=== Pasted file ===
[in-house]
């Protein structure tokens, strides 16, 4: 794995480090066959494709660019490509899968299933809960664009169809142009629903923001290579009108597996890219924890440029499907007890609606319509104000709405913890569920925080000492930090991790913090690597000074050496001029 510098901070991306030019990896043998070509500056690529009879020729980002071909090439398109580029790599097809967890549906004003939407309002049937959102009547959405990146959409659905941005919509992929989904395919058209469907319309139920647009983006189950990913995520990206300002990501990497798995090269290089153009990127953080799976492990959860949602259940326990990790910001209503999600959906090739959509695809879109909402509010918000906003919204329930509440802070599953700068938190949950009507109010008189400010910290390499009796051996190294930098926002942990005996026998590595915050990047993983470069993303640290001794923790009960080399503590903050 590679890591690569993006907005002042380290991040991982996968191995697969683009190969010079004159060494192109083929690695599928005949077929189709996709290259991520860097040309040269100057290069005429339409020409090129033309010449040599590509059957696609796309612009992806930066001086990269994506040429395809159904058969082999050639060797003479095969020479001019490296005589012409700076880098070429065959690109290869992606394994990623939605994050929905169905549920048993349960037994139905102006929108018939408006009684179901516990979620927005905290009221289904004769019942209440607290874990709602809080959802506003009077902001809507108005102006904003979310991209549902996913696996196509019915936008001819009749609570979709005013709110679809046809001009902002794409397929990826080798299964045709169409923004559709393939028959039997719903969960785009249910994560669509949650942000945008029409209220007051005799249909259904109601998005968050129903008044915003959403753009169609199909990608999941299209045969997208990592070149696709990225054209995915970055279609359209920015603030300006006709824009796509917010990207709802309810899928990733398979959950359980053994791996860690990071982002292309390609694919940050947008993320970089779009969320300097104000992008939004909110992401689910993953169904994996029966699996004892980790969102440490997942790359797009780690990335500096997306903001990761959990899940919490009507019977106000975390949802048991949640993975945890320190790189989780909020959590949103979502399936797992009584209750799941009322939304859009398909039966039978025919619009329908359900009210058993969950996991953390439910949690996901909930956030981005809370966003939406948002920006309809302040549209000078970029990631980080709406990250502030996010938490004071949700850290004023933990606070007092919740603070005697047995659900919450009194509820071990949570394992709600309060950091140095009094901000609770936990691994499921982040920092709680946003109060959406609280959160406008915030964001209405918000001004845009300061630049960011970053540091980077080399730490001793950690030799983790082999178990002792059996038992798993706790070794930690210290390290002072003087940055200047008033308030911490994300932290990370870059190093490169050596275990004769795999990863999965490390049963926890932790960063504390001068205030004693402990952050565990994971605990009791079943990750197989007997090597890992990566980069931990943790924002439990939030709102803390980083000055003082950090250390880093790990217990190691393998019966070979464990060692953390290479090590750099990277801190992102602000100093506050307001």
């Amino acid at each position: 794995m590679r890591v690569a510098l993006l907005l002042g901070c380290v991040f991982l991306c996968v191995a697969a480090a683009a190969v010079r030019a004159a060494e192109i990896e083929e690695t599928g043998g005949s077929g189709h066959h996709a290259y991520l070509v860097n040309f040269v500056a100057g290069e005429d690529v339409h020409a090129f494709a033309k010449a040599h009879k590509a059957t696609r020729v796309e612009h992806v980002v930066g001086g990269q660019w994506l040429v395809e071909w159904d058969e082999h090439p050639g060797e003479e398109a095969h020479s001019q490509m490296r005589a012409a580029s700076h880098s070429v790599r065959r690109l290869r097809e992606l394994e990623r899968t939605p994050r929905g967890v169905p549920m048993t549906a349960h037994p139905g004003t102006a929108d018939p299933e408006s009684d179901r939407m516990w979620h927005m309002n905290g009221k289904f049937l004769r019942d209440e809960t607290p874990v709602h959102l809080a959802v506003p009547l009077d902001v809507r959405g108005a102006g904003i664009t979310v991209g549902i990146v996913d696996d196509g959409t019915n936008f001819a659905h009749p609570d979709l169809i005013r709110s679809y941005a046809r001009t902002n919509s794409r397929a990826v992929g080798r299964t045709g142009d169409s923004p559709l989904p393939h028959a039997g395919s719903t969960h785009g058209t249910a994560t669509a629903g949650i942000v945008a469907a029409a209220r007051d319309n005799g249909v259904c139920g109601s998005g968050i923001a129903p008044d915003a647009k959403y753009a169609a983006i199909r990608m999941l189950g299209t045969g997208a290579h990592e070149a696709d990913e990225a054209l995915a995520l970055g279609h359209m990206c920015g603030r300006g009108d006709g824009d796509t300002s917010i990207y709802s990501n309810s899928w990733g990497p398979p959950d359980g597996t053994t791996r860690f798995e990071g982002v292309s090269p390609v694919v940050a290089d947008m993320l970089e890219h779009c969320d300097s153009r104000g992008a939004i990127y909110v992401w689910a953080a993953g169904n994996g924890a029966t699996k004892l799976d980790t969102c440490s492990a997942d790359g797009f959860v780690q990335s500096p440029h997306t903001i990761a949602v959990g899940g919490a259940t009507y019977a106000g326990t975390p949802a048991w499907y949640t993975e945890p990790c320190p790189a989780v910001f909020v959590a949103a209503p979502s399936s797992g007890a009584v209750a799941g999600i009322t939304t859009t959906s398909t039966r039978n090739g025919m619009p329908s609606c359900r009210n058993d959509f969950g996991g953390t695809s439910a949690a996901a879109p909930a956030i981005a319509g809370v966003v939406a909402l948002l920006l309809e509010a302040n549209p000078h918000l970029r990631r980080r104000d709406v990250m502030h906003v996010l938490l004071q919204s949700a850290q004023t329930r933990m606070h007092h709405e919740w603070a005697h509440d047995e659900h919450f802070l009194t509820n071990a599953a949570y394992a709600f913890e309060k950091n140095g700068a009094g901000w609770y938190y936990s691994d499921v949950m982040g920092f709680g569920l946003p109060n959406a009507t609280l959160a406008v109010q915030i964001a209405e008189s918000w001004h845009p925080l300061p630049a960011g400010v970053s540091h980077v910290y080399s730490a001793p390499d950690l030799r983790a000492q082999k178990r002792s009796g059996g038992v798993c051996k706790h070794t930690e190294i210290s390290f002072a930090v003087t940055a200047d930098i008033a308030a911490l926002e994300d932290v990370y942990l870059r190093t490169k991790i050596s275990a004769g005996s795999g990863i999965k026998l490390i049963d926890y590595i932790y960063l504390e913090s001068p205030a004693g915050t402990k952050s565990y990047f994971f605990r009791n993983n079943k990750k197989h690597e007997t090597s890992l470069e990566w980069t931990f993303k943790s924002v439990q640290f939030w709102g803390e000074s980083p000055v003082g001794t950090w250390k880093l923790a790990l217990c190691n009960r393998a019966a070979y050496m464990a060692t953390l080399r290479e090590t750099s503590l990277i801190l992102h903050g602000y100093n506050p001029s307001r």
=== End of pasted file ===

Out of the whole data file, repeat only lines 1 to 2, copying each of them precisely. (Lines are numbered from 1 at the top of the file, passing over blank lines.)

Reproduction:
[in-house]
């Protein structure tokens, strides 16, 4: 794995480090066959494709660019490509899968299933809960664009169809142009629903923001290579009108597996890219924890440029499907007890609606319509104000709405913890569920925080000492930090991790913090690597000074050496001029 510098901070991306030019990896043998070509500056690529009879020729980002071909090439398109580029790599097809967890549906004003939407309002049937959102009547959405990146959409659905941005919509992929989904395919058209469907319309139920647009983006189950990913995520990206300002990501990497798995090269290089153009990127953080799976492990959860949602259940326990990790910001209503999600959906090739959509695809879109909402509010918000906003919204329930509440802070599953700068938190949950009507109010008189400010910290390499009796051996190294930098926002942990005996026998590595915050990047993983470069993303640290001794923790009960080399503590903050 590679890591690569993006907005002042380290991040991982996968191995697969683009190969010079004159060494192109083929690695599928005949077929189709996709290259991520860097040309040269100057290069005429339409020409090129033309010449040599590509059957696609796309612009992806930066001086990269994506040429395809159904058969082999050639060797003479095969020479001019490296005589012409700076880098070429065959690109290869992606394994990623939605994050929905169905549920048993349960037994139905102006929108018939408006009684179901516990979620927005905290009221289904004769019942209440607290874990709602809080959802506003009077902001809507108005102006904003979310991209549902996913696996196509019915936008001819009749609570979709005013709110679809046809001009902002794409397929990826080798299964045709169409923004559709393939028959039997719903969960785009249910994560669509949650942000945008029409209220007051005799249909259904109601998005968050129903008044915003959403753009169609199909990608999941299209045969997208990592070149696709990225054209995915970055279609359209920015603030300006006709824009796509917010990207709802309810899928990733398979959950359980053994791996860690990071982002292309390609694919940050947008993320970089779009969320300097104000992008939004909110992401689910993953169904994996029966699996004892980790969102440490997942790359797009780690990335500096997306903001990761959990899940919490009507019977106000975390949802048991949640993975945890320190790189989780909020959590949103979502399936797992009584209750799941009322939304859009398909039966039978025919619009329908359900009210058993969950996991953390439910949690996901909930956030981005809370966003939406948002920006309809302040549209000078970029990631980080709406990250502030996010938490004071949700850290004023933990606070007092919740603070005697047995659900919450009194509820071990949570394992709600309060950091140095009094901000609770936990691994499921982040920092709680946003109060959406609280959160406008915030964001209405918000001004845009300061630049960011970053540091980077080399730490001793950690030799983790082999178990002792059996038992798993706790070794930690210290390290002072003087940055200047008033308030911490994300932290990370870059190093490169050596275990004769795999990863999965490390049963926890932790960063504390001068205030004693402990952050565990994971605990009791079943990750197989007997090597890992990566980069931990943790924002439990939030709102803390980083000055003082950090250390880093790990217990190691393998019966070979464990060692953390290479090590750099990277801190992102602000100093506050307001």